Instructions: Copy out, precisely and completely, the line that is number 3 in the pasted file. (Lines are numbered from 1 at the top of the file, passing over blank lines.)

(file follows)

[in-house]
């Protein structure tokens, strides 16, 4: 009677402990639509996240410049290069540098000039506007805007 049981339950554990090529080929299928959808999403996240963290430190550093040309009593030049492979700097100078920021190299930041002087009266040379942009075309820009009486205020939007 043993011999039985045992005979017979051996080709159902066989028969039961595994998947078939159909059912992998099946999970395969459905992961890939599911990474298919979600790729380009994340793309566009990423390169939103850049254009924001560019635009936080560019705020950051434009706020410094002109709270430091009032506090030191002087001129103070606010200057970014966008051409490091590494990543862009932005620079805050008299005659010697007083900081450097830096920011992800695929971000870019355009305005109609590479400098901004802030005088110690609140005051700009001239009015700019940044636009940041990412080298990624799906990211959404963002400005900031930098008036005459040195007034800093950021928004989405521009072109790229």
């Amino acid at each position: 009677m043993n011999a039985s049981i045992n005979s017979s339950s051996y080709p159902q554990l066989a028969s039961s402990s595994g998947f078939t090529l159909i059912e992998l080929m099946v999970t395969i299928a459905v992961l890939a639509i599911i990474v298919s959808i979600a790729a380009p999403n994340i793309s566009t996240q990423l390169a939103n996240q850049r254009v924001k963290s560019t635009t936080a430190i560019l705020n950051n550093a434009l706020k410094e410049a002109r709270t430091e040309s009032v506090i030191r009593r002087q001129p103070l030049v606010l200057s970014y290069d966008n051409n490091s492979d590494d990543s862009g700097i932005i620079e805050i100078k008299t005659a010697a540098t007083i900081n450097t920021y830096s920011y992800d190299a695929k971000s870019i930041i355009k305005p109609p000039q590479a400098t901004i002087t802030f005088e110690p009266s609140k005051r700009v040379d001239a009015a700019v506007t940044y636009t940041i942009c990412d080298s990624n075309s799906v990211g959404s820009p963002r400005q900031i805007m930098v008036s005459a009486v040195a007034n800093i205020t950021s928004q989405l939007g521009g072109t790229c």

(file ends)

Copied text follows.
């Amino acid at each position: 009677m043993n011999a039985s049981i045992n005979s017979s339950s051996y080709p159902q554990l066989a028969s039961s402990s595994g998947f078939t090529l159909i059912e992998l080929m099946v999970t395969i299928a459905v992961l890939a639509i599911i990474v298919s959808i979600a790729a380009p999403n994340i793309s566009t996240q990423l390169a939103n996240q850049r254009v924001k963290s560019t635009t936080a430190i560019l705020n950051n550093a434009l706020k410094e410049a002109r709270t430091e040309s009032v506090i030191r009593r002087q001129p103070l030049v606010l200057s970014y290069d966008n051409n490091s492979d590494d990543s862009g700097i932005i620079e805050i100078k008299t005659a010697a540098t007083i900081n450097t920021y830096s920011y992800d190299a695929k971000s870019i930041i355009k305005p109609p000039q590479a400098t901004i002087t802030f005088e110690p009266s609140k005051r700009v040379d001239a009015a700019v506007t940044y636009t940041i942009c990412d080298s990624n075309s799906v990211g959404s820009p963002r400005q900031i805007m930098v008036s005459a009486v040195a007034n800093i205020t950021s928004q989405l939007g521009g072109t790229c």